April snowflakes
rearrange hometown memories
in the lineup
I wait for a brand new
permanent resident card


4 Responses

  1. Mojde Says:

    Beautiful!
    Roots are not
    In cards
    But in blood!
    —–
    Resurrection
    Sally Wen Mao

    In the autumn I moved to New York,
    I recognized her face all over the subway
    stations—pearls around her throat, she poses
    for her immigration papers. In 1924, the only
    Americans required to carry identity cards
    were ethnically Chinese—the first photo IDs,
    red targets on the head of every man, woman,
    child, infant, movie star. Like pallbearers,
    they lined up to get their pictures taken: full-face
    view, direct camera gaze, no smiles, ears showing,
    in silver gelatin. A rogue’s gallery of Chinese
    exclusion. The subway poster doesn’t name
    her—though it does mention her ethnicity,
    and the name of the New York Historical
    Society exhibition: Exclusion/Inclusion.
    Soon, when I felt alone in this city, her face
    would peer at me from behind seats, turnstiles,
    heads, and headphones, and I swear she wore
    a smile only I could see. Sometimes my face
    aligned with hers, and we would rush past
    the bewildered lives before us—hers, gone
    the year my mother was born, and mine,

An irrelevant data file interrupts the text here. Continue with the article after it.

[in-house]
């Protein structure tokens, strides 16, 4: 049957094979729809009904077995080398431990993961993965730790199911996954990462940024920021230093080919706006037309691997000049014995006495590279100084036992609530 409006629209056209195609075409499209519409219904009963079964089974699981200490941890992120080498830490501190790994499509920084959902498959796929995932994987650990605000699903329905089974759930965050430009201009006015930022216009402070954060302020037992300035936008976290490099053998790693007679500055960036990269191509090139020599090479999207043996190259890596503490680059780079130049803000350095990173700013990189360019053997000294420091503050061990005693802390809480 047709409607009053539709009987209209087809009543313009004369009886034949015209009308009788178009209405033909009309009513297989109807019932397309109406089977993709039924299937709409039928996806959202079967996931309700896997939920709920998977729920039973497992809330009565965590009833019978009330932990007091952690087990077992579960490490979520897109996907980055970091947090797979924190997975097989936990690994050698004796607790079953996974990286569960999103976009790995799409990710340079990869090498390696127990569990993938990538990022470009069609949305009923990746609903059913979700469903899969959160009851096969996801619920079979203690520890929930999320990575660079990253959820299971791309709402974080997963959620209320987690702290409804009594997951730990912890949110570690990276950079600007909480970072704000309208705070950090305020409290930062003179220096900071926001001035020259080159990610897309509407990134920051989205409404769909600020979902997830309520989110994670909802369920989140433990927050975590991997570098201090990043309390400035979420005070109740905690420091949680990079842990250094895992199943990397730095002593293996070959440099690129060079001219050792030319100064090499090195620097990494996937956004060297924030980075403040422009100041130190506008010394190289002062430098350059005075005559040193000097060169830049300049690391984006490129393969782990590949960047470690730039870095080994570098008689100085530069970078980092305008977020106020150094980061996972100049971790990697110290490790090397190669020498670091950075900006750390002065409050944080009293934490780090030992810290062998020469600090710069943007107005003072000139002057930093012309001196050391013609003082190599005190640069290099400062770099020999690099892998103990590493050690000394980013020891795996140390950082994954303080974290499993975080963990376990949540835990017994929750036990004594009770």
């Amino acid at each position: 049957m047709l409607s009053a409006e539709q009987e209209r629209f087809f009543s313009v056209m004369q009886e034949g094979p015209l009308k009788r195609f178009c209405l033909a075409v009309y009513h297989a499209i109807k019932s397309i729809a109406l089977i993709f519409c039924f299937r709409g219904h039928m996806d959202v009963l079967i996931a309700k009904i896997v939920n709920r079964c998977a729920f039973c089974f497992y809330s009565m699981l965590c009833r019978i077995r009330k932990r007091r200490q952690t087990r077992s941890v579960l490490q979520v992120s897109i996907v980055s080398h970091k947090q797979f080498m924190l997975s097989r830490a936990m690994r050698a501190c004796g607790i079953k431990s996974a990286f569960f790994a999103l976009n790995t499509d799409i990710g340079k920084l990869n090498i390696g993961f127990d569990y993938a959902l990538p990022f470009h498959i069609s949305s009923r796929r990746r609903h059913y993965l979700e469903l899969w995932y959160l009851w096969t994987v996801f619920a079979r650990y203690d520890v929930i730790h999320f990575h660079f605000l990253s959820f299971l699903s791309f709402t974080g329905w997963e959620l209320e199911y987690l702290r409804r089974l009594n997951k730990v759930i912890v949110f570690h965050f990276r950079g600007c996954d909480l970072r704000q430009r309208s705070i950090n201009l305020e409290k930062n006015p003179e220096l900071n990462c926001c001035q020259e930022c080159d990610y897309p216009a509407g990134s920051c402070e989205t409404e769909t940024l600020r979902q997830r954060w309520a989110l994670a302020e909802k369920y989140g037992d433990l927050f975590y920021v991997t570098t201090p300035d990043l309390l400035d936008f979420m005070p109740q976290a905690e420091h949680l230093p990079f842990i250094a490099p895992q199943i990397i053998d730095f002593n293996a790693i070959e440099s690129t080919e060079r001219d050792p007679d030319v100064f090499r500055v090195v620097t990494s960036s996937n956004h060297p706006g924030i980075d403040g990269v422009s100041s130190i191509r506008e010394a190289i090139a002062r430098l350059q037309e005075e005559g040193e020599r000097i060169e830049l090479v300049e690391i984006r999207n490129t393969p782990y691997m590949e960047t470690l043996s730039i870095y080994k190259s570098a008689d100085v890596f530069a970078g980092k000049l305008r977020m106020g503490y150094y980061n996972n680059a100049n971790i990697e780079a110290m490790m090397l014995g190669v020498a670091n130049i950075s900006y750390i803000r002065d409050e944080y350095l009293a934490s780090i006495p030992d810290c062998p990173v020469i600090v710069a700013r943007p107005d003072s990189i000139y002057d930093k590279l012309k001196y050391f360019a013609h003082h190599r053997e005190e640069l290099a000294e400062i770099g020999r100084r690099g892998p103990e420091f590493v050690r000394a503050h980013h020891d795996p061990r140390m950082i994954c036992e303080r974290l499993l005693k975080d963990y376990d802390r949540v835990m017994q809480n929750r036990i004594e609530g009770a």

a belt of ghosts trailing after my scent.
    In the same aboveground train, in the same
    city where slain umbrellas travel across
    the Hudson River, we live and live.
    I’ve left my landline so ghosts can’t dial me
    at midnight with the hunger of hunters
    anymore. I’m so hungry I gnaw at light.
    It tunnels from the shadows, an exhausting
    hope. I know this hunger tormented her too.
    It haunted her through her years in L.A., Paris,
    and New York, the parties she went to, people
    she met—Paul Robeson, Zora Neale Hurston,
    Langston Hughes, Gertrude Stein. It haunts
    her expression still, on the 6 train, Grand
    Central station, an echo chamber behind
    her eyes. But dear universe: if I can recognize
    her face under this tunnel of endless shadows
    against the luminance of all that is extinct
    and oncoming, then I am not a stranger here.

  2. janewilliams Says:

    Lovely tanka, very moving, thank you.

    half a century since he left the old country my father's accent still fresh

  3. seaviewwarrenpoint Says:

    Very moving, Chen-ou.

    marion

  4. hoa tang le Says:

    thank you, i like post

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